Now? Later? Brain cells help us make the call

     
   

We all prefer receiving large rewards right away, but we typically must choose between small, quick payoffs and bigger ones that occur later. Neuroscientists have determined that a brain region called the basal ganglia is crucial in helping us evaluate the size and timing of such incentives.

As reported in the January 13 issue of Neuron, a team led by Daeyeol Lee, Ph.D., associate professor of neurobiology and psychology, determined which basal ganglia structures govern these choices. Lee and colleagues recorded the activity of neurons in the caudate nucleus and ventral striatum of the basal ganglia in monkeys that shifted their gaze toward different patterns on a computer screen to receive either a tiny amount of apple juice delivered instantly or a larger quantity provided seconds later. The team found that the caudate nucleus contributed more to these judgments than did the ventral striatum. Neurons in the caudate seemed to compare the values of the treats based on their delay and magnitude, revealing a new role of this brain region in decision-making.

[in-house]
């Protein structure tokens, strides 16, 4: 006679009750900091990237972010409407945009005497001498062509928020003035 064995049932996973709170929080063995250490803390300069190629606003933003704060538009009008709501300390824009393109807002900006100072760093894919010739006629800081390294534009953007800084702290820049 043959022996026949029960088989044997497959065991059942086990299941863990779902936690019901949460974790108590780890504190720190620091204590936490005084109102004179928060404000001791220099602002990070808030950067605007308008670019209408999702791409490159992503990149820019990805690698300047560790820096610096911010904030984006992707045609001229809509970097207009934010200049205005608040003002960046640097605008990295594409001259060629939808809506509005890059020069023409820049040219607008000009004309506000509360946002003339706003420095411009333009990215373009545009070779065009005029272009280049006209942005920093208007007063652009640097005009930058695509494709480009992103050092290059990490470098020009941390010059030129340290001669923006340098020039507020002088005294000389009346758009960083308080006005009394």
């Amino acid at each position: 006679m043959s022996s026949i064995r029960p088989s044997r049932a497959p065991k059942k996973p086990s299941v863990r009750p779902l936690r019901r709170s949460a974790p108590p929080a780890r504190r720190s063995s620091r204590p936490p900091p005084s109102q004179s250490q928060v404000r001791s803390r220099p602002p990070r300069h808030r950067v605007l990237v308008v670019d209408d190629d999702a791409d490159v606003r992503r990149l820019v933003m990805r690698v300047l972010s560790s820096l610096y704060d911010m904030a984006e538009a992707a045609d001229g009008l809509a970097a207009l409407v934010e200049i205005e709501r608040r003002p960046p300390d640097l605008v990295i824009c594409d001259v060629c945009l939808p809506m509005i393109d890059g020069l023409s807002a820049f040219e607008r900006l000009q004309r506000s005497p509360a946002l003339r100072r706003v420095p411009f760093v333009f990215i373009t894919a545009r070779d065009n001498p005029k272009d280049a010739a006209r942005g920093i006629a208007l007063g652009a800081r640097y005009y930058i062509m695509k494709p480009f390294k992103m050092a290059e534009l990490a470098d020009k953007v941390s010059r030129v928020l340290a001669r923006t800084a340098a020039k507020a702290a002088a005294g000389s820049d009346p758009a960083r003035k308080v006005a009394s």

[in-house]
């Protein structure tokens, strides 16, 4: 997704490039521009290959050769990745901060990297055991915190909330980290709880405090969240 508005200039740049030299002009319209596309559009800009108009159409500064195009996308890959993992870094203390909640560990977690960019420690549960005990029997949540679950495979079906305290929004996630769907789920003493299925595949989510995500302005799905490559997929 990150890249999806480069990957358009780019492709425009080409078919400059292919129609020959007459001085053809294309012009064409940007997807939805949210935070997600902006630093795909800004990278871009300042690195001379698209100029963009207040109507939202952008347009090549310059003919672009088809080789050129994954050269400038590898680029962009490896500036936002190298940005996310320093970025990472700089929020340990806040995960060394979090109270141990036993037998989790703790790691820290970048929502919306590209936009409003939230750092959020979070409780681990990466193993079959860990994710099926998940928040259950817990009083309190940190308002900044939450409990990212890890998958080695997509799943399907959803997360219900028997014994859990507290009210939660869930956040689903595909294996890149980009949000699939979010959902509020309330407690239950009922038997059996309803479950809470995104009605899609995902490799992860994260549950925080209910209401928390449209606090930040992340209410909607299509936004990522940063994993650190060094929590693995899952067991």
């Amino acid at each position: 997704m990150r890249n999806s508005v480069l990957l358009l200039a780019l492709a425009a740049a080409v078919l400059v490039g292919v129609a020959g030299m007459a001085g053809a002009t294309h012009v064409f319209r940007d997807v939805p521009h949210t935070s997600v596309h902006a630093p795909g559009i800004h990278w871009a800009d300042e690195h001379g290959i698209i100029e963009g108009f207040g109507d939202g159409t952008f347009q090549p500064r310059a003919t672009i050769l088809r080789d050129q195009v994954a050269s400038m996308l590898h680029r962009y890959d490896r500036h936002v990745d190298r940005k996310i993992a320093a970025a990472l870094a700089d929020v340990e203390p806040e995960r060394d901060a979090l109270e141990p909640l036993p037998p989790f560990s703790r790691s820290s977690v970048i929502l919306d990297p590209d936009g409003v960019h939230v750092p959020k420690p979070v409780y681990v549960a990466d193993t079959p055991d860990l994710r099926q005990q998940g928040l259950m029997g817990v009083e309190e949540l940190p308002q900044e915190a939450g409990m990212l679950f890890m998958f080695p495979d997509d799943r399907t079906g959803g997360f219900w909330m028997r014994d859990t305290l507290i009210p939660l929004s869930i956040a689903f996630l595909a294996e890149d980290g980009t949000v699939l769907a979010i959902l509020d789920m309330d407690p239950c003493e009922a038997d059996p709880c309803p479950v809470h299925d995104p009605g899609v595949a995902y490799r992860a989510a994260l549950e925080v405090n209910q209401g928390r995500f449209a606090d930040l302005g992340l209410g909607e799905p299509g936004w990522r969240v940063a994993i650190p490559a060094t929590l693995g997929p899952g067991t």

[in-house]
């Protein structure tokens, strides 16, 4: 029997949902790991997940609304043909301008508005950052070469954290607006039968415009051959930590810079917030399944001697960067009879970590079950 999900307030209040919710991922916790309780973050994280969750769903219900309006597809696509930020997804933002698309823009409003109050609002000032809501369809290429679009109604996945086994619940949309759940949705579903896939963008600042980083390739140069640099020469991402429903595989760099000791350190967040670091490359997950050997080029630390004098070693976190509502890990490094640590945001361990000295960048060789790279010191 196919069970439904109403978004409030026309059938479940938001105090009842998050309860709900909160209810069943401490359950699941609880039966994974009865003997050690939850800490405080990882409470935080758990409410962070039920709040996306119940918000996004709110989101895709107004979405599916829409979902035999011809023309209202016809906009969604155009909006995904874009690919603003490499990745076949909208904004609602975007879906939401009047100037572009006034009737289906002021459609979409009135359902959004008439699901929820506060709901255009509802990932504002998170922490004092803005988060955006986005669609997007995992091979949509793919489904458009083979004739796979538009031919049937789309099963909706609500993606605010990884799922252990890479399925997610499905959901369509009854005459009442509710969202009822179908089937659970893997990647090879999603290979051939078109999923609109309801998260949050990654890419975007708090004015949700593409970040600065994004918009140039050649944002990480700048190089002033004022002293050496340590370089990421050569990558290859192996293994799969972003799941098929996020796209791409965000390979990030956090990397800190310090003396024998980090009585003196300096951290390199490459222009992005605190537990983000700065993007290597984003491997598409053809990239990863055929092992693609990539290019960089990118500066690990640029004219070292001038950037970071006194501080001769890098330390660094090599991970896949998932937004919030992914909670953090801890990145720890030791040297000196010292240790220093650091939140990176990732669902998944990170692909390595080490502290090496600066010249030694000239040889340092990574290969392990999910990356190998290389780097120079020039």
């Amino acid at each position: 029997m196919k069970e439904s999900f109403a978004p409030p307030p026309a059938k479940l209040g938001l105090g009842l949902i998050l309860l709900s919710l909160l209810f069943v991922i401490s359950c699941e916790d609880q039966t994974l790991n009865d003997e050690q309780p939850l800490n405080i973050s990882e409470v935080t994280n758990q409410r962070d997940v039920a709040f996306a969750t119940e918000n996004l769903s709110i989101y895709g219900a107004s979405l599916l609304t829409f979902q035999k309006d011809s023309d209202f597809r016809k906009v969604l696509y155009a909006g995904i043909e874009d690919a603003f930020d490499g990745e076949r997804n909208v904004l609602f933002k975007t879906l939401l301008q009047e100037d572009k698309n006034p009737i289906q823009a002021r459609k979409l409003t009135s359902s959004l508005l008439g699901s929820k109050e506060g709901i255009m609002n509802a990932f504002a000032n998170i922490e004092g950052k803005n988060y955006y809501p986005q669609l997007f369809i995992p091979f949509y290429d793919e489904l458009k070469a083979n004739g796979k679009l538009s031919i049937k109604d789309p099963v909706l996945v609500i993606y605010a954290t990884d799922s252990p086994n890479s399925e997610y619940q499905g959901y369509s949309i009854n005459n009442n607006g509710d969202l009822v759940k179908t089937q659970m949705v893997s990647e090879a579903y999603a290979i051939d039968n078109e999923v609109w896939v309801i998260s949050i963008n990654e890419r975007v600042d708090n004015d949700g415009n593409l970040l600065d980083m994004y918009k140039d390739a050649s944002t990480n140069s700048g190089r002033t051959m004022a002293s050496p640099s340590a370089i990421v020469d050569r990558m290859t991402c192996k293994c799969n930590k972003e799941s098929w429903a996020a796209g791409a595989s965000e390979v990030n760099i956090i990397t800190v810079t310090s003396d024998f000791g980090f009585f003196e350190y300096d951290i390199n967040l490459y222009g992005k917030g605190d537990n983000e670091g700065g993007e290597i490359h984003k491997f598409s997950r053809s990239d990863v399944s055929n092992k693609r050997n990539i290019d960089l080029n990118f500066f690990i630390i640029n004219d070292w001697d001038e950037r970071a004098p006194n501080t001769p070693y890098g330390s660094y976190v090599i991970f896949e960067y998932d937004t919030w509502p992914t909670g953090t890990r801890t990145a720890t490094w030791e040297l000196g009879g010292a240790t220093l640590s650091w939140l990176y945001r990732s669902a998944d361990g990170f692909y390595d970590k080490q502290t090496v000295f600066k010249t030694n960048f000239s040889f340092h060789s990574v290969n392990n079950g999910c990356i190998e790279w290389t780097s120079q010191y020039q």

The work may help to explain psychiatric conditions characterized by a bias toward immediate gratification. “We don’t know the anatomical basis of . . . problem gambling or impulsive behavior,” Lee says. “Now we are starting to pinpoint those areas, even down to individual neurons.”


 

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